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Optimising Golgi-Cox staining for use with perfusion-fixed brain tissue validated in the zQ175 mouse model of Huntington's disease

Bayram-Weston, Zubeyde, Olsen, Elliott, Harrison, David, Dunnett, Stephen Bruce ORCID: and Brooks, Simon ORCID: 2016. Optimising Golgi-Cox staining for use with perfusion-fixed brain tissue validated in the zQ175 mouse model of Huntington's disease. Journal of Neuroscience Methods 265 , pp. 81-88. 10.1016/j.jneumeth.2015.09.033

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Background: The Golgi-Cox stain is an established method for characterising neuron cell morphology. The method highlights neurite processes of stained cells allowing the complexity of dendritic branching to be measured. New Method: Conventional rapid Golgi and Golgi-Cox methods all require fresh impregnation in unfixed brain blocks. Here, we describe a modified method that gives high quality staining on brain tissue blocks perfusion-fixed with 4% paraformaldehyde (PFA) and post-fixed by immersion for 24 hr. Results: Tissue perfused with 4% PFA and post fixed for 24 hours remained viable for the modified Golgi-Cox silver impregnation staining of mouse striatum from perfused wild type and zQ175. It was not found necessary to impregnate tissue blocks with Golgi solutions prior to sectioning, as post-sectioned tissues yielded equally good impregnation. Impregnation for 14 days resulted in optimal visualization of striatal neuron and dendritic morphology. Although no modifications applied to the Rapid Golgi method were reliable, the modified Golgi-Cox method yielded consistently reliable high-quality staining. Comparison with Existing Methods: The current method used fixed tissues to reduce damage and preserve cell morphology. The revised method was found to be fast, reliable and cost effective without the need for expensive staining kits and could be performed in any neuroscience lab with limited specialist equipment. Conclusions: The present study introduces a robust reproducible and inexpensive staining method for identifying neuronal morphological changes in the post fixed mouse brain, and is suitable for assessing changes in cell morphology in models of neurodegeneration and in response to experimental treatment.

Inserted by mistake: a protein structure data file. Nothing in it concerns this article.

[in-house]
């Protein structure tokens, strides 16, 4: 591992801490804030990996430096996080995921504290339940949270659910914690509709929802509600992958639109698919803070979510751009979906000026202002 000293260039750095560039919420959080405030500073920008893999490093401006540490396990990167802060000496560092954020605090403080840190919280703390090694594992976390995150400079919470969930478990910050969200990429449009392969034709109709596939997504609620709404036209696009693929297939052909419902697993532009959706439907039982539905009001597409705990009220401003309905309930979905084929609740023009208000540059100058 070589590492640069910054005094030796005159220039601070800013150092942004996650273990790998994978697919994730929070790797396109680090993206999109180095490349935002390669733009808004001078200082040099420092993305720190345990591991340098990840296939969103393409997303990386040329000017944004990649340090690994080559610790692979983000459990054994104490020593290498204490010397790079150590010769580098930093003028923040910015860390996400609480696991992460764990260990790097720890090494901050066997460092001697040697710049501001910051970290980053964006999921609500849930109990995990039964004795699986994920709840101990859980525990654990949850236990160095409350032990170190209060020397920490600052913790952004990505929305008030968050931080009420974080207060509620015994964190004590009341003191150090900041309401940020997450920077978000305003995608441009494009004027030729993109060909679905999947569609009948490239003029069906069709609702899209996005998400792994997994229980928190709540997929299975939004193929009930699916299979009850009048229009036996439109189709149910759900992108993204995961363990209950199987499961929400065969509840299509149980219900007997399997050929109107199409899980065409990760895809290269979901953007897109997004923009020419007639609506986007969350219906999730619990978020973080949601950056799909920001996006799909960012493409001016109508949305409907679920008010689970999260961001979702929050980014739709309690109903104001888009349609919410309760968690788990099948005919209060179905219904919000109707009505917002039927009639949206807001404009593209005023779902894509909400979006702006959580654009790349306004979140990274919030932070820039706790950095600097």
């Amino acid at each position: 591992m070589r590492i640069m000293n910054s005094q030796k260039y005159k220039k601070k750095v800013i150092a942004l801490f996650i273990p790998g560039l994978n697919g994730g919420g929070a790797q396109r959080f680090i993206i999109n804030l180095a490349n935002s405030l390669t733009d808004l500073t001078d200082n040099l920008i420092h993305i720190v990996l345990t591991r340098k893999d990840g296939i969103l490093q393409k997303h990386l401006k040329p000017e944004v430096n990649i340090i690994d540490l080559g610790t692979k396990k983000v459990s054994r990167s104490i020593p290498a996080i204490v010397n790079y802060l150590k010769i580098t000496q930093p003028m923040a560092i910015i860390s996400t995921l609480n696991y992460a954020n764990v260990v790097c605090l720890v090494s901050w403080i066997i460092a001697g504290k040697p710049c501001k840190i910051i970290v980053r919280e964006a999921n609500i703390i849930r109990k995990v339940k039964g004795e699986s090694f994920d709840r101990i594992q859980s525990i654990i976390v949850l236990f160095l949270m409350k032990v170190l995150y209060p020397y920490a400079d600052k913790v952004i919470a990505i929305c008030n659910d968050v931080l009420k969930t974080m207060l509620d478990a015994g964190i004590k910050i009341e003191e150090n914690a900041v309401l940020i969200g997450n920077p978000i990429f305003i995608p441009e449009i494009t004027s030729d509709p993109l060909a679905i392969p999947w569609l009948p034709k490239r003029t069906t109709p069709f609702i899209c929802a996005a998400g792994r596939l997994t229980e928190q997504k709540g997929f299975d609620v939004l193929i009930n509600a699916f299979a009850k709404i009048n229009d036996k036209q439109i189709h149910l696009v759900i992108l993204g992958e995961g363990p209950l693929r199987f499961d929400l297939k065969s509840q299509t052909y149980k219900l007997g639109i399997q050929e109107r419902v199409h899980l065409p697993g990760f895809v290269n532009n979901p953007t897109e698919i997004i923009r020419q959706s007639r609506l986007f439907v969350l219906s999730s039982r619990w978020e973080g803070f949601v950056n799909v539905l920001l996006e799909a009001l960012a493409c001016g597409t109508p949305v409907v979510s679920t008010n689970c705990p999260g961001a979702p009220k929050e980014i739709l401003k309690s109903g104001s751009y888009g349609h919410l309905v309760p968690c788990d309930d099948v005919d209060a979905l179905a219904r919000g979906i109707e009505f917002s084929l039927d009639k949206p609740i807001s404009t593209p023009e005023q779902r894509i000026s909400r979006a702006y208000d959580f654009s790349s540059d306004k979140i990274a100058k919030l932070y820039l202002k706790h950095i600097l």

Item Type: Article
Date Type: Publication
Status: Published
Schools: Biosciences
Subjects: R Medicine > R Medicine (General)
Publisher: Elsevier
ISSN: 0165-0270
Funders: MRC
Date of First Compliant Deposit: 30 March 2016
Date of Acceptance: 30 September 2015
Last Modified: 04 May 2023 23:38

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